A Lowestoft woman has uncovered a long-lost remnant of a coronation gift given on behalf of Britain's 'Elizabeths' in 1953.

Elizabeth Pearse, 74, was sorting through her writing box earlier in the week when, amongst items of stationery and memories for her college years, she found a letter from the Women's Guild of Empire.

The letter reads: "We know that the Elizabeths of Britain and the Commonwealth would like an opportunity to express their loyal, dutiful and affectionate wishes to Her Majesty The Queen on the occasion of her Coronation.

It requests a donation from 'the Elizabeths' to the National Society for the Prevention of Cruelty to Children (NSPCC), a charity for which the Queen was a Patron.

After 60 years of service, Her Majesty only stepped down as patron of the NSPCC and 25 other national organisations in December 2016.

The letter encouraged "any Elizabeth to send us her contribution for inclusion in the gift", including the names Elizabeth, Elisabeth, Elspeth, Eliza, Elsie, Betty and other derivatives.

Elizabeth's father gave a donation of two shillings and six pence on behalf of his then five-year-old daughter, a memory she is treasuring all these years later.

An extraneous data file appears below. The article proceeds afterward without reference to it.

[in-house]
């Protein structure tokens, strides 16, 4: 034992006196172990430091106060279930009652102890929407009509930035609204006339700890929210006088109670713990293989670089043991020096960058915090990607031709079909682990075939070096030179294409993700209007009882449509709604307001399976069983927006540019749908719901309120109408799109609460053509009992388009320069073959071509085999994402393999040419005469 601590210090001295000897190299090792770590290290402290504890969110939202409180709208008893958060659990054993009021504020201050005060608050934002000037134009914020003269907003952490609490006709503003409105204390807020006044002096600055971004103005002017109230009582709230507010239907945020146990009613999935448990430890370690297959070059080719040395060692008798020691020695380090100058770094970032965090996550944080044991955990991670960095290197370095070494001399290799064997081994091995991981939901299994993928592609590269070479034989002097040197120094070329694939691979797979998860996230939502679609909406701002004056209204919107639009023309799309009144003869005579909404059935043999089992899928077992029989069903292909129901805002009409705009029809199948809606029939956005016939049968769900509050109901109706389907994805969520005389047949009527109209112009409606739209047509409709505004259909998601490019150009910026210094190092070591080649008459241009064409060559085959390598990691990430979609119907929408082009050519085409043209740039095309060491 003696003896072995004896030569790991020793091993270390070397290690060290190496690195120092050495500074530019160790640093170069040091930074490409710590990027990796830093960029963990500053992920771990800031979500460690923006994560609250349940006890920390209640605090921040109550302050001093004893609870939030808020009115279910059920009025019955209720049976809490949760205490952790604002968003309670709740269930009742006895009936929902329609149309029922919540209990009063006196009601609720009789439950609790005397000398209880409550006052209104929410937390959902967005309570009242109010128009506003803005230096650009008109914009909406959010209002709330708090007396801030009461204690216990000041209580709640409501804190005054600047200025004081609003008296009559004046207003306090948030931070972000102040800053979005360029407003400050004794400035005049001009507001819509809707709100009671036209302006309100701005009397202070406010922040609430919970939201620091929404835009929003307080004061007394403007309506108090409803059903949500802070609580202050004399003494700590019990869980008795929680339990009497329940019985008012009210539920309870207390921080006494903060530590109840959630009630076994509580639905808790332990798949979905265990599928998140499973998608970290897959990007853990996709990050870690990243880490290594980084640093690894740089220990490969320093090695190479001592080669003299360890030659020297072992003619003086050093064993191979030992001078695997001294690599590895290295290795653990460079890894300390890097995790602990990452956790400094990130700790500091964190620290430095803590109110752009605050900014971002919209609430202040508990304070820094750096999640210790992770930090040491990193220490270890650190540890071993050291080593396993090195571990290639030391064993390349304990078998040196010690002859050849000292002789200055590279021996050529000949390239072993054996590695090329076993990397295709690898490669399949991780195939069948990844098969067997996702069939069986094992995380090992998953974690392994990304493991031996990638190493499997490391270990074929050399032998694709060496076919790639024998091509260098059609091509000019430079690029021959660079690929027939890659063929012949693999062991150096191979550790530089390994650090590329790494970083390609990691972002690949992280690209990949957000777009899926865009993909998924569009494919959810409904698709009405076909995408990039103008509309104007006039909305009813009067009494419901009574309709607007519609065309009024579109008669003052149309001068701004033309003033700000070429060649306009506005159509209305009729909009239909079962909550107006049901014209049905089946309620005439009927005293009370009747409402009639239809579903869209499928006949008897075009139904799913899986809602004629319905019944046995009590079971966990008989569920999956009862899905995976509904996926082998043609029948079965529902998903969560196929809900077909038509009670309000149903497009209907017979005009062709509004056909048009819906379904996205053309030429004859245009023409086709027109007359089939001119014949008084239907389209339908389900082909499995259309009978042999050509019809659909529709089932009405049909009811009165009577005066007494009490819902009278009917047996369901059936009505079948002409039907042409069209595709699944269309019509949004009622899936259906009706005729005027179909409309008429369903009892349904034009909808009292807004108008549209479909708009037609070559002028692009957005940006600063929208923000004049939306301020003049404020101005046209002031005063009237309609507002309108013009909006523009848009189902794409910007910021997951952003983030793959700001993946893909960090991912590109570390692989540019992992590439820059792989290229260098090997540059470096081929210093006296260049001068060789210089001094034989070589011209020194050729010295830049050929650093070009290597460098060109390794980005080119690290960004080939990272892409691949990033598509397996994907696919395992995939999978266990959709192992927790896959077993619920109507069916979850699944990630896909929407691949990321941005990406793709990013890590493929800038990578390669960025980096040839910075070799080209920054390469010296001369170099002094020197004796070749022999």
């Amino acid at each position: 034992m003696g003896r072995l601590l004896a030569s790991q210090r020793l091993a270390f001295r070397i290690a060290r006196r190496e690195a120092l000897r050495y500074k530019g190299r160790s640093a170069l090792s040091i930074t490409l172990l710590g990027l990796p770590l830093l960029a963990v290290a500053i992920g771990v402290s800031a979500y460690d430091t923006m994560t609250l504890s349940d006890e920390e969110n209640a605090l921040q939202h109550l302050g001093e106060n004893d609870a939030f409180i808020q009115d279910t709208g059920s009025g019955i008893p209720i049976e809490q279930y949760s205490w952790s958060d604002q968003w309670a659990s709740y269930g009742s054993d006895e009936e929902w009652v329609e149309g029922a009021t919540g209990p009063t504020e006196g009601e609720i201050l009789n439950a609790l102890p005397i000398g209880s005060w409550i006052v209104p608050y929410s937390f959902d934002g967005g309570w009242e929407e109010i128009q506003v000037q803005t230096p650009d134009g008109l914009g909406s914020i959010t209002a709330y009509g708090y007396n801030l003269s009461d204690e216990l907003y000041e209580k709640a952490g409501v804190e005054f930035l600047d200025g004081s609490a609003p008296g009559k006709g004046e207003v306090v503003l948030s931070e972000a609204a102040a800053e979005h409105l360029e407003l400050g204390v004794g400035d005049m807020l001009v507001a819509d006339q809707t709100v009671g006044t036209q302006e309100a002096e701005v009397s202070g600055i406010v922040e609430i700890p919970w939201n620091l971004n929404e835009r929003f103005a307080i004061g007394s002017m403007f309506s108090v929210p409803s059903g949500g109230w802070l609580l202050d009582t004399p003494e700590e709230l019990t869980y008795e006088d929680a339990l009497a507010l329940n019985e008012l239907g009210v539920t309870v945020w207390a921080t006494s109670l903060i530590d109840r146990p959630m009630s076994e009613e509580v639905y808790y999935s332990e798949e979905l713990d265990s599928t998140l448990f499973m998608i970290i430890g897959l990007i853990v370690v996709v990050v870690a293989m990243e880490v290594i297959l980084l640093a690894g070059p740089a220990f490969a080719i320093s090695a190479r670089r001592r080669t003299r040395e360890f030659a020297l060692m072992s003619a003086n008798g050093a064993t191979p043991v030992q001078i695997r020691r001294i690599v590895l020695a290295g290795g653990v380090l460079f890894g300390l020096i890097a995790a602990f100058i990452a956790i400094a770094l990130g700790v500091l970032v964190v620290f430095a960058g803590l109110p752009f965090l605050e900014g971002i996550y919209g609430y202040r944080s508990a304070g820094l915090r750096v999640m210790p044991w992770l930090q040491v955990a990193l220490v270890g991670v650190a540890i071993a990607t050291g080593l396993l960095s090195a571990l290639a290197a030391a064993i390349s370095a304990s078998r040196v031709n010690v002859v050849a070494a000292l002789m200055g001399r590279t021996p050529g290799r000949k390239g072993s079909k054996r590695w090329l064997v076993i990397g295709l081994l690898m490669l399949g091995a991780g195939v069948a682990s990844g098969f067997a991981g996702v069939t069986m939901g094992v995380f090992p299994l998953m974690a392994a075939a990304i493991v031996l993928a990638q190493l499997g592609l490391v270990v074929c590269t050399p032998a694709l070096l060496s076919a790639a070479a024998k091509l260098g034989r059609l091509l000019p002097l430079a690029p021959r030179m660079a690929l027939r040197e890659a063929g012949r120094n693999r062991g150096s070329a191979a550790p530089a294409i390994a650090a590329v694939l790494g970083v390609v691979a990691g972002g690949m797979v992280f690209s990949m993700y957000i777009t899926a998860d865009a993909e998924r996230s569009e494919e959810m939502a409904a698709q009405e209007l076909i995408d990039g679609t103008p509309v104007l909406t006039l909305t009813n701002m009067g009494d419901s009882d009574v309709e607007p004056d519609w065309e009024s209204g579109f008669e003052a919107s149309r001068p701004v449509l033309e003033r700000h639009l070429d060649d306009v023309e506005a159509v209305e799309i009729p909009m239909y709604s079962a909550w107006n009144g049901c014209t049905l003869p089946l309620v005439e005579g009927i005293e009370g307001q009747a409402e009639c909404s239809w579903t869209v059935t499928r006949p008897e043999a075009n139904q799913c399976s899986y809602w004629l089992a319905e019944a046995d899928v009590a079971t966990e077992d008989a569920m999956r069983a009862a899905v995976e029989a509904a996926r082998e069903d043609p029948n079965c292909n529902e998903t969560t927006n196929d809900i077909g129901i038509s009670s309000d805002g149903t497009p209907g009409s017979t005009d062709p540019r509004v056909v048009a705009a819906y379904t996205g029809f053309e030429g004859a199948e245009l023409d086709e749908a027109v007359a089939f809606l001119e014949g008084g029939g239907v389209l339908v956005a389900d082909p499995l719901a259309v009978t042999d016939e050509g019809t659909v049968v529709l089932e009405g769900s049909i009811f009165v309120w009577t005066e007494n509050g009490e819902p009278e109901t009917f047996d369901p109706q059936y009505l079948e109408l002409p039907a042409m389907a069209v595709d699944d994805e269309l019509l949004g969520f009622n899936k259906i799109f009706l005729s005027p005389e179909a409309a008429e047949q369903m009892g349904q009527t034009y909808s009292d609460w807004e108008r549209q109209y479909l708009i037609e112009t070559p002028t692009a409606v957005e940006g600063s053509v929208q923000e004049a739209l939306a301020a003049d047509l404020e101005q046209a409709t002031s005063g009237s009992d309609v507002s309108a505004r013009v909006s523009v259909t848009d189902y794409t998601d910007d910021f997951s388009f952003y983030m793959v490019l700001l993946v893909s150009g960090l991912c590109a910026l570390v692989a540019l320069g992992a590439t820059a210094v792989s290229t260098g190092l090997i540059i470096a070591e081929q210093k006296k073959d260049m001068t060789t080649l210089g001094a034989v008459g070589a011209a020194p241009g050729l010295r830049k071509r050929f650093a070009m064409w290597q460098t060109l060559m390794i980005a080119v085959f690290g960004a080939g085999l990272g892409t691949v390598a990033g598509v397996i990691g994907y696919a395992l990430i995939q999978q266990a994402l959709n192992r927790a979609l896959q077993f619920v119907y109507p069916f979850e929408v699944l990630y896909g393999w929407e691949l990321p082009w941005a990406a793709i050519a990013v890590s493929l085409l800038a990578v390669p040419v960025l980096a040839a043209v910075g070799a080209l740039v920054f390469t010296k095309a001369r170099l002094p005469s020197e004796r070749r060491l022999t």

"I had completely forgotten about it and it was rather emotional to come across," said Elizabeth.

"It has definitely taken on new meaning since the passing of our Queen."

She recognised her father's handwriting immediately and also found a receipt confirming a donation on behalf of 'Miss Elizabeth Bantoft', which was her maiden name.

Alongside the letter, Elizabeth also found two photograph's from her home village Orford's coronation celebrations.

She said: "I love the pictures of the three of us - me at five years old, my sister Jane at four and my youngest sister Phyllis at three."

Elizabeth remembers her aunt taking her to the parade and said she also recalled gathering with all the village's children in Quay Street and Market Square.

"I actually remember feeling a bit bewildered by at all, as it was such a big thing and my sister's and I were placed right at the front," added Elizabeth.

"We were dressed up in red, white and blue and all the children had a wonderful time wearing their fancy dress."